Nestled in the lush and vast Himalayan mountains, the people of Bhutan are often described by their happiness, economic freedom, and simple ways of life. There is often a sense of pride and contentment with life in land of the thunder dragon. Although still one of the least developed countries, the people of Bhutan have also been going through relatively rapid changes. Roads are being built, more and more people are moving to the capital, television and internet are reaching people all over the country, and education and work life is changing. While much of this change is good, there are still many aspects to this rapid change that are not well understood.
This late winter, Joshua Juvrud and Kim Astor, researchers at the Child and Baby Lab from the psychology department, in collaboration with the Khesar Gyalpo University of Medical Sciences of Bhutan in Thimphu, went to Thimphu to begin studying how this changing life in Bhutan is affecting families and young infants. Bhutan provides a unique opportunity to reach families from all kinds of social and economic backgrounds, far more variability than what we can find in Uppsala. But at the same time, families in Bhutan have the resources and a way of living that means they do not suffer from conditions often found in other developing countries, such as war and conflict.
When Joshua arrived, it was a cold time in the capital city. The Bhutanese were all wearing their winter Ghos (double thick!) and the mountain tops that surround the city were capped in snow. Joshua spent nearly five weeks working at the hospital with families that would come in for their child’s regular vaccinations. When they arrived, they were asked if they would like to participate with their child in several tasks that examined cognitive development and family life. Joshua also assisted in teaching psychology courses for the students at the university who were learning to become psychologists – the countries first psychologist program. When not working, Joshua spent the afternoons learning the traditional art of archery. Trained by Sithar Tshering, who runs a small archery shop in the center of the Thimphu archery range, Joshua spent several days a week learning how to shoot a target at 145 meters. At the end of his stay, he was invited to join a team for a competition, even earning points and making his teacher proud. Participating in such a rich cultural tradition was an experience unlike any other. Sithar works hard to keep this traditional art form alive and thriving in the country.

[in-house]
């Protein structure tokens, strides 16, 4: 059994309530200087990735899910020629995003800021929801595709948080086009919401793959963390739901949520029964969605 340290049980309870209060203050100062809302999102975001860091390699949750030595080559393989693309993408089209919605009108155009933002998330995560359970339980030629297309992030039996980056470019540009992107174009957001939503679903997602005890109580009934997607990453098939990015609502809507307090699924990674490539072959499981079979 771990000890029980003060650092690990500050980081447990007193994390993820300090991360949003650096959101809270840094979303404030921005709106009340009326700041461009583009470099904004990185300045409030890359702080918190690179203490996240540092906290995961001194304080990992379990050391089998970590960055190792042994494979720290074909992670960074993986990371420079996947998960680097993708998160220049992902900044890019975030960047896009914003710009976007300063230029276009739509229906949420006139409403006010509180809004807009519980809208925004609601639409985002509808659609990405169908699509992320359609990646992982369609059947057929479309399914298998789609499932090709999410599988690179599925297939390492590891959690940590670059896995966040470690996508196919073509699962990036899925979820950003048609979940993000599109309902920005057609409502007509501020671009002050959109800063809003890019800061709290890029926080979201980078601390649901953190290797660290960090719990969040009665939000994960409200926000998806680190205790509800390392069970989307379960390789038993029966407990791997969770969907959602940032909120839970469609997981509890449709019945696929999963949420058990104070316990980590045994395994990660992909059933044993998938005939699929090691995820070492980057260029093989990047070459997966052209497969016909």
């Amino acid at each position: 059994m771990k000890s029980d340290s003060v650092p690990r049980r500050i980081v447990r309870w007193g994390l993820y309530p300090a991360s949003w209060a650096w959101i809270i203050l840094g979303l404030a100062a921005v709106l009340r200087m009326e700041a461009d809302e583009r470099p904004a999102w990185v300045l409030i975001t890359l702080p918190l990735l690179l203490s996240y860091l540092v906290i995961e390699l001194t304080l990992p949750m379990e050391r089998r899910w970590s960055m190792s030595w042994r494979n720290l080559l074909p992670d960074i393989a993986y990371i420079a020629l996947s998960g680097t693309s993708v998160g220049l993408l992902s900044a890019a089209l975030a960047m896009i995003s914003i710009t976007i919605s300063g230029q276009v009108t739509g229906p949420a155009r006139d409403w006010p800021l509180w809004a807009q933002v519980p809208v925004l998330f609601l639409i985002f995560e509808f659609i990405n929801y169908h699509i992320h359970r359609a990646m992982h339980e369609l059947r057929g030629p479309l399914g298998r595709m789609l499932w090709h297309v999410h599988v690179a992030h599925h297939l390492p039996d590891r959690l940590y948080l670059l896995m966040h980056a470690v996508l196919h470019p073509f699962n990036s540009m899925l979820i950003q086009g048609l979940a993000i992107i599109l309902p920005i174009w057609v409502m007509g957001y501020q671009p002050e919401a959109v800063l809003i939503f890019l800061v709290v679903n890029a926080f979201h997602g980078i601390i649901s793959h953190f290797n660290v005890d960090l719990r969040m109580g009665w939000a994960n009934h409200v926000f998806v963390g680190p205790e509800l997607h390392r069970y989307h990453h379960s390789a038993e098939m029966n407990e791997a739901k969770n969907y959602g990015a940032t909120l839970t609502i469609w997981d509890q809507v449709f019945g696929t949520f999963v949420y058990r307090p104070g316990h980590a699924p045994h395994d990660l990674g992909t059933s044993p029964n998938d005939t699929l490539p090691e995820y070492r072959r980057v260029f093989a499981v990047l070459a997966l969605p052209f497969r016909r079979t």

During a weekend, Josh traveled to the city of Punakha to attend a 3-day festival at the impressively beautiful Dzong. The grounds were filled with thousands of people all there to enjoy the lively music, extravagant and colorful costumes, intricately detailed masks, and choreographed dances. Truly, a unique and exciting experience, set in the landscapes of a beautiful city. The drive to Punakha was especially majestic, winding through the snow-covered mountains with some brief stops at wood-fire heated teahouses.